The coercive measures seen in Special Flight are intended not as a punishment, but as a guarantee of departure, and the implementation of deportation is entrusted to specially trained police officers. In cases of voluntary departure, the police meet an inmate in his cell and escort him to the plane. If the inmate does not want to leave on his own volition, a so-called “accompanied” flight is organized. The inmate is notified the day before departure. On the day of departure, he is handcuffed and accompanied by two plain-clothes officers on a scheduled flight to his final destination. He may, however, refuse to board.
The final possibility is a special flight chartered by the FOM. The only passengers aboard are deportees, police officers and FOM representatives. To avoid resistance, inmates are notified at the last moment. They are then taken to the airport in chains and escorted to the aircraft, where they are tied to their seats and equipped with helmets and diapers. A special flight may take up to 40 hours, during which the passengers remain tied to their seats. When there are prisoners from different nationalities on board, as is often the case, the planes stop in several countries.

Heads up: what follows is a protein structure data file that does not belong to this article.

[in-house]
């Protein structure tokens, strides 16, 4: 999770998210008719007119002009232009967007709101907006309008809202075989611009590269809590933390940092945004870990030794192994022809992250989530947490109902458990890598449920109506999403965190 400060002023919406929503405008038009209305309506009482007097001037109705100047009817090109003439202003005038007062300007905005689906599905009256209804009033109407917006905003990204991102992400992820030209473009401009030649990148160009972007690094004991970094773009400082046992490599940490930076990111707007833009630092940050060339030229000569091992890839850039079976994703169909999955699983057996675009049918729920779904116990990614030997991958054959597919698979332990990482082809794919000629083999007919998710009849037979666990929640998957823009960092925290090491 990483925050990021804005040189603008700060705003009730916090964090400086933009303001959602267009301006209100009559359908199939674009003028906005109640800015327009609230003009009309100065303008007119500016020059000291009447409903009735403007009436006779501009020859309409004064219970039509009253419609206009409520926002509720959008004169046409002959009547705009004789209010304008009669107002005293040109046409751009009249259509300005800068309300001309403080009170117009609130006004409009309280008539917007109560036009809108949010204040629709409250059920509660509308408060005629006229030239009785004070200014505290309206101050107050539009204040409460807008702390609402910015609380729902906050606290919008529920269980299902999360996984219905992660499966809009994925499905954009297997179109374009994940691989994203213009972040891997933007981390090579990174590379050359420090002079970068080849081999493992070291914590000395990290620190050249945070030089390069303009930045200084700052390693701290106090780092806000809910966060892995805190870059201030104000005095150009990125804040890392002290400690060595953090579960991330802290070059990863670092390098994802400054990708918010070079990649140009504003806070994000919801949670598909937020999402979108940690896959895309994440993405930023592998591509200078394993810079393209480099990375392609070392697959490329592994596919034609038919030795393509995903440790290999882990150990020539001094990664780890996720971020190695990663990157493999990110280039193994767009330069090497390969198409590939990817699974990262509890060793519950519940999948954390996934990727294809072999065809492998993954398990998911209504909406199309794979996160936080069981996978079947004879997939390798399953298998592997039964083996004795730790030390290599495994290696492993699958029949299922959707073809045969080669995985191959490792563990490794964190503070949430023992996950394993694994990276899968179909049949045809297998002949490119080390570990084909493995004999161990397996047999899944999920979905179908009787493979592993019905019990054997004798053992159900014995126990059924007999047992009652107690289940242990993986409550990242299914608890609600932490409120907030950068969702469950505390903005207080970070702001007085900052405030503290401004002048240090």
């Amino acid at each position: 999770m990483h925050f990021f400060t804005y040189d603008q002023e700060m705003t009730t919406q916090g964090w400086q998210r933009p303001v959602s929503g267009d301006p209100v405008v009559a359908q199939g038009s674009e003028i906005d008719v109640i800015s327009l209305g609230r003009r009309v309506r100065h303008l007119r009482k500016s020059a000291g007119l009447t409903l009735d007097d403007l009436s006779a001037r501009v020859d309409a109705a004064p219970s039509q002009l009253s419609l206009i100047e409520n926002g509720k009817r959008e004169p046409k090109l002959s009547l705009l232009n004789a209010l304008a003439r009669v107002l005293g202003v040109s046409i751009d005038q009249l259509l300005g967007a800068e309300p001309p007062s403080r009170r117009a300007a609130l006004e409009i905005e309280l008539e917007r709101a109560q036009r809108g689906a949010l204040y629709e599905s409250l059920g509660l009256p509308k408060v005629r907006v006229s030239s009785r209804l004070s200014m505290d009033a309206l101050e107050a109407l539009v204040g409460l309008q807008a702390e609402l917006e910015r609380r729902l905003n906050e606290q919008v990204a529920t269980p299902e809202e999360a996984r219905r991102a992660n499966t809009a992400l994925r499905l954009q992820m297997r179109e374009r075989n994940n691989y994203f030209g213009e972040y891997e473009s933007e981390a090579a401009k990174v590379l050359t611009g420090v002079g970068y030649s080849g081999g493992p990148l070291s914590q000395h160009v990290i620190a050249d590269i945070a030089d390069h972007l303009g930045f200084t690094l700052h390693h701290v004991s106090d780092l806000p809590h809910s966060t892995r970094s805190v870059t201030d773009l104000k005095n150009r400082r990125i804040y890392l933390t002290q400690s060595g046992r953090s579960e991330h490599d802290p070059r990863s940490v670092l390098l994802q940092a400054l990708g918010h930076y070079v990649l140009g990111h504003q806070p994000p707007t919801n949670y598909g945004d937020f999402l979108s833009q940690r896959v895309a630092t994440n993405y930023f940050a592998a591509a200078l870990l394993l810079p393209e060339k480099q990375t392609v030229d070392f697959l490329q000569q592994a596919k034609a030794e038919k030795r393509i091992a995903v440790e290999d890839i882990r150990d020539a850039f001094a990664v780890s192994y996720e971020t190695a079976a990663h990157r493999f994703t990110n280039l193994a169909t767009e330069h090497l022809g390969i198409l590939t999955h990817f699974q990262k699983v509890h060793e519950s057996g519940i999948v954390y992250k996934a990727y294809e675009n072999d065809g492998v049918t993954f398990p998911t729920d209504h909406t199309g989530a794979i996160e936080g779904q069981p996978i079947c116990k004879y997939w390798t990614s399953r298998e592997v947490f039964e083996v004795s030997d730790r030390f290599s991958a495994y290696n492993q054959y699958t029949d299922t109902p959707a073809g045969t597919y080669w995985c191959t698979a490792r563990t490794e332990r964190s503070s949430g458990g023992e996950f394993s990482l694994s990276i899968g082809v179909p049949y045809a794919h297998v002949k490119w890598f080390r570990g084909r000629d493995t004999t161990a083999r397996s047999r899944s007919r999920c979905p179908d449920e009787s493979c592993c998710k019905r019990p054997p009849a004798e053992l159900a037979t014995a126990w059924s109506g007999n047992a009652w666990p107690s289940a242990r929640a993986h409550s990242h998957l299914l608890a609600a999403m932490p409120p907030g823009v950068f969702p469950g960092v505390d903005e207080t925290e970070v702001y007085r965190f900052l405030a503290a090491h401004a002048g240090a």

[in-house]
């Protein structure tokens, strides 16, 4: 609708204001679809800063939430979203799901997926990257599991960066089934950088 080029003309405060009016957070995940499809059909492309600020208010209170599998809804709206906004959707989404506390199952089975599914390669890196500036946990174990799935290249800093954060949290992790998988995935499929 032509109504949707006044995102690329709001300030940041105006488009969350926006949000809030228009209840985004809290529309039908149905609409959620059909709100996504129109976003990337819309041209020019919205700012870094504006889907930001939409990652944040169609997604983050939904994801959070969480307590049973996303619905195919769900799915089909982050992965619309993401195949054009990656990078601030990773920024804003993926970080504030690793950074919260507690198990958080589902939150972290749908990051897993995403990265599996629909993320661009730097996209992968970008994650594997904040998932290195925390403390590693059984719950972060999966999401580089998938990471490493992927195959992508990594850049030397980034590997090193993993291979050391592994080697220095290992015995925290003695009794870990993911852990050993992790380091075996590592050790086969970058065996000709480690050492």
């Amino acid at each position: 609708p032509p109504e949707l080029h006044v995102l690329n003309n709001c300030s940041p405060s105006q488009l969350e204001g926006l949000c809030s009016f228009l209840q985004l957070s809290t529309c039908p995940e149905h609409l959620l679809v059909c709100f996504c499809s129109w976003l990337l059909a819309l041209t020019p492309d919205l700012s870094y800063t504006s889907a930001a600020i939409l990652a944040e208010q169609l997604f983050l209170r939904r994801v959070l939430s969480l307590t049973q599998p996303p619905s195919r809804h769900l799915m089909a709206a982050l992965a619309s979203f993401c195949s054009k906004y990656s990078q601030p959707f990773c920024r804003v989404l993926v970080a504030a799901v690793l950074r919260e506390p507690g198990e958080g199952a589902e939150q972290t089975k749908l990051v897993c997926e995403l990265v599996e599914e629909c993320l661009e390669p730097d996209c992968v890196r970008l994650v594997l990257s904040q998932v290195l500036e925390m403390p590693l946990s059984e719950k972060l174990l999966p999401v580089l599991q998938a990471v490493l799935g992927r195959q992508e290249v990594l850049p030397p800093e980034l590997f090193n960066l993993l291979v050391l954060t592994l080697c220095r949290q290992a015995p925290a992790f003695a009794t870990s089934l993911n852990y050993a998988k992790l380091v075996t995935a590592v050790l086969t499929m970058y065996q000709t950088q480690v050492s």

The conditions of these deportations are a source of controversy. The Federation of Swiss Physicians opposes special flights for medical and ethical reasons and urges doctors to refuse to participate in deportations under duress, because providing proper medical supervision is considered impossible. Special flights have already cost three people their lives.
A special flight to a nearby destination can cost 20,000 Swiss francs ($20,657), and longer flights to places such as Africa can cost up to 200,000 Swiss francs ($206,568). The cost per deportee person can be from 15,000 to 23,000 Swiss francs. The annual cost is estimated at approximately 1.9 million Swiss francs ($1,962,676).
» Special Flight Press Kit.